10.3 Starch, Glycogen & Cellulose

Lauren Doyle
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Lauren Doyle
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10.3 Starch, Glycogen & Cellulose
1 Starch
1.1 Starch is a polysaccharide found in plants in the form of small grains.
1.1.1 Starch is made up of chains of α-glucose monosaccharides linked by glycosidic bonds that are formed by condensation reactions.
1.1.1.1 The unbranched chain is wound into a tight coil that makes the molecule very compact.
1.2 The main role of starch is energy storage, something it is suited for because:
1.2.1 ♦ Starch is insoluble so doesn't draw water into the cells by osmosis.
1.2.1.1 ♦ being insoluble, it does not easily diffuse out of cells.
1.2.1.1.1 ♦ It is compact, so a lot of it can be stored in a small space.
1.2.1.1.1.1 ♦ when hydrolysed, starch forms α-glucose, which is easily transported and readily used in respiration.
2 Glycogen
2.1 Starch is never found in animal cells. Instead, a similar α-glucose polysaccharide, called glycogen, serves the same role.
2.1.1 Animal cells get energy from glucose, but store it as glycogen.
2.1.1.1 Glycogen has a very similar structure to starch but has shorter chains and more side branches; meaning that stored glucose can be released quickly which is important for energy release in animals.
2.2 Glycogen is the major carbohydrate storage product of animals and is stored as small granules in the muscles and liver.
2.2.1 Because it is made up of smaller chains, it is more readily hydrolysed to α-glucose.
3 Cellulose
3.1 Cellulose is made of long, unbranched chains of β-glucose.
3.1.1 In the β-glucose units, the positions of the -H group and the -OH group on a single carbon atom are reversed; the -OH group is above the ring.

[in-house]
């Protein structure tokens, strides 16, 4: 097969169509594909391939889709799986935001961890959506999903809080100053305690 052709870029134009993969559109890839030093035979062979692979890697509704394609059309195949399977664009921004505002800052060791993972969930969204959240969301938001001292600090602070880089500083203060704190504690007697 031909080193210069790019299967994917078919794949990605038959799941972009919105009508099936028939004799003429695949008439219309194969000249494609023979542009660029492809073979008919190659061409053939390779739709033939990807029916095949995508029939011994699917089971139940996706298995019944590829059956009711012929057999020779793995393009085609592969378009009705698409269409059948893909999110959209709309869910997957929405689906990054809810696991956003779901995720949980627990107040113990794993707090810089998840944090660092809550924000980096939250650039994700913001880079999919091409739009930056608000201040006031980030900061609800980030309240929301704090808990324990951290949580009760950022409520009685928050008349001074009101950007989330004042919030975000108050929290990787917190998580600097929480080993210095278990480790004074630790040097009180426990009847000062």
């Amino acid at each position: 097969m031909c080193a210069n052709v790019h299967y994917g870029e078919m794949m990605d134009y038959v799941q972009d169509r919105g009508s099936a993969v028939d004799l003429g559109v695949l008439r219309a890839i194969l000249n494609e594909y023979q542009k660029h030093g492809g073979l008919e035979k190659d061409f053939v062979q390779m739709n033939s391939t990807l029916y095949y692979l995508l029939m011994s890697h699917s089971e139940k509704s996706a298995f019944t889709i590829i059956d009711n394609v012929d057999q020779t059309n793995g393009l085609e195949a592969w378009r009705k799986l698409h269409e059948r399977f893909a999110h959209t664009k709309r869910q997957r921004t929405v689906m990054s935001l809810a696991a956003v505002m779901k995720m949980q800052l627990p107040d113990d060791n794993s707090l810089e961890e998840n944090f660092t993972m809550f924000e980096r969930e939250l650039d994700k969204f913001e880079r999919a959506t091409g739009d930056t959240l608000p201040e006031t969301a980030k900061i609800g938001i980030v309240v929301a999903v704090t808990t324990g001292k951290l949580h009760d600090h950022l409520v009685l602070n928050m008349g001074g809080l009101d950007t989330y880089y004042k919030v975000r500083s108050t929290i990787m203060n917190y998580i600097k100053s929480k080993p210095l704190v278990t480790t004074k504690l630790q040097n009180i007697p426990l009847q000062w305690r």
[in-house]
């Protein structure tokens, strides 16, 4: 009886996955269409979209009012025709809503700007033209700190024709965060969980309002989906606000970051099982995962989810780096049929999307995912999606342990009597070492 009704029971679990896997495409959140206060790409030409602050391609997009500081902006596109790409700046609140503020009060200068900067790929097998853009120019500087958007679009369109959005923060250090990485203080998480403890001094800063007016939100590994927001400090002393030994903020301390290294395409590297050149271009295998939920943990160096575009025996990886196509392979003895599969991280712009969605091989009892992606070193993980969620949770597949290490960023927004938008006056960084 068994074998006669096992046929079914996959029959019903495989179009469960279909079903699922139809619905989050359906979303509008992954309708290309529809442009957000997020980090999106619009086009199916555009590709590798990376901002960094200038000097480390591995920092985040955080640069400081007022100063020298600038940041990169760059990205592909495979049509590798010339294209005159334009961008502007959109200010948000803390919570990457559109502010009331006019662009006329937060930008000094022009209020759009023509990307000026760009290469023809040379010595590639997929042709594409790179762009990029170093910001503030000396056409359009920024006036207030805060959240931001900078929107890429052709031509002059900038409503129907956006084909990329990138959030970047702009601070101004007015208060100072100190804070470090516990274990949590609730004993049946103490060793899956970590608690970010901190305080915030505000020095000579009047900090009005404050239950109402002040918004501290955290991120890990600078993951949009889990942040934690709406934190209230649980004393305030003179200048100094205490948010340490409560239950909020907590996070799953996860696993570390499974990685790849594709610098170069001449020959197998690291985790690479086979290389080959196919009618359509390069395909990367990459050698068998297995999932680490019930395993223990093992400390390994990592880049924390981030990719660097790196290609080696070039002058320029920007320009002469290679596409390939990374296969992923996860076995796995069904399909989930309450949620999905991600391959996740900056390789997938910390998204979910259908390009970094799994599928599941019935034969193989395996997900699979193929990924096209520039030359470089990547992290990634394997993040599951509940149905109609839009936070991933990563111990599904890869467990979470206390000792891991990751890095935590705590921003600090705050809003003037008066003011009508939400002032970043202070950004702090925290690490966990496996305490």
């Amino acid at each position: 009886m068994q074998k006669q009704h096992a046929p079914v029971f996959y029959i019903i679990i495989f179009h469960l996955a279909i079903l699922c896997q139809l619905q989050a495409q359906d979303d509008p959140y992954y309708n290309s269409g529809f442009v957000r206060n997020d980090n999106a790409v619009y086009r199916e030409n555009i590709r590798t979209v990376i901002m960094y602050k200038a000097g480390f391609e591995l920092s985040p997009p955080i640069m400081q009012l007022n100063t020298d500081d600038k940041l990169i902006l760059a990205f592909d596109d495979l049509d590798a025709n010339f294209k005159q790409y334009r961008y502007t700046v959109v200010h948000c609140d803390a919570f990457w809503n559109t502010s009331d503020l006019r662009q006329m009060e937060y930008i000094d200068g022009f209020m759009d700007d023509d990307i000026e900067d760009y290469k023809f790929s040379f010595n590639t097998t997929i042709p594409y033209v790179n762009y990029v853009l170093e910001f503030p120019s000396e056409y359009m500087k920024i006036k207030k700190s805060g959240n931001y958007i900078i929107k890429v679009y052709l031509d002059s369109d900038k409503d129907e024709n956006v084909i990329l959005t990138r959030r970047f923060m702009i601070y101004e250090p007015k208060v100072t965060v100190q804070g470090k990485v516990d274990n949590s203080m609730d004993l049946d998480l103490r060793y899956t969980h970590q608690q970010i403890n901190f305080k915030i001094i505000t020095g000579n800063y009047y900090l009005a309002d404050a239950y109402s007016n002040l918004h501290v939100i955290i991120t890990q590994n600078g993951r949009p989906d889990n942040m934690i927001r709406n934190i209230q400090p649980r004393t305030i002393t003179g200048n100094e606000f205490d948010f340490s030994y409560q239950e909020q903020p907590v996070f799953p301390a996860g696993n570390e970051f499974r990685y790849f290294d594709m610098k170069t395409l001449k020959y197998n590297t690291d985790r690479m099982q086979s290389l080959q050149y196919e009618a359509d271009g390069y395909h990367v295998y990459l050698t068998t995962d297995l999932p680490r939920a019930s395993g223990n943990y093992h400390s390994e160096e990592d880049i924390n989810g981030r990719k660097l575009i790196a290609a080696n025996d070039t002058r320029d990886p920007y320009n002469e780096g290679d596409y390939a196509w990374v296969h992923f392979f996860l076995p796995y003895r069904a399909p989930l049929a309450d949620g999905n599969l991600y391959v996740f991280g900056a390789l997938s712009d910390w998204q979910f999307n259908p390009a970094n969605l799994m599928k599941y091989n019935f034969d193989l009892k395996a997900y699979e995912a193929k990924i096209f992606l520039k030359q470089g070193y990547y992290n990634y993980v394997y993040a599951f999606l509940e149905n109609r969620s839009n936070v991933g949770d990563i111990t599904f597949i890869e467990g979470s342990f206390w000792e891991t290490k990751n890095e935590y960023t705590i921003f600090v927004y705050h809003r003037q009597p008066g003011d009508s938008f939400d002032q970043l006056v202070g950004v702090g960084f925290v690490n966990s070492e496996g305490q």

3.1.1.1 This means that to form glycosidic links, each β-glucose molecule must be rotated by 180° compared to its neighbour.
3.2 Cellulose is the major component of a cell wall in plants and is what makes the cell rigid.
3.2.1 The cellulose chains are linked together by hydrogen bonds to form strong fibres called microfibrils.
3.2.1.1 These strong fibres mean cellulose provides structural support for plant cell walls.
3.2.1.1.1 The cellulose cell wall prevents the cell from bursting as water enters by osmosis by exerting an inward pressure that stops any further influx of water.
3.2.1.1.1.1 As a result, living plant cells are turgid and push against each other, making herbaceous parts of the plant semi-rigid.
3.2.1.1.1.1.1 This is important to maintain stems and leaves in a turgid state so they can provide the maximum surface area for photosynthesis.
3.3 Cellulose has straight chains parrallel to each other, allowing hydrogen bonds to form cross-linkages between adjacent chains.
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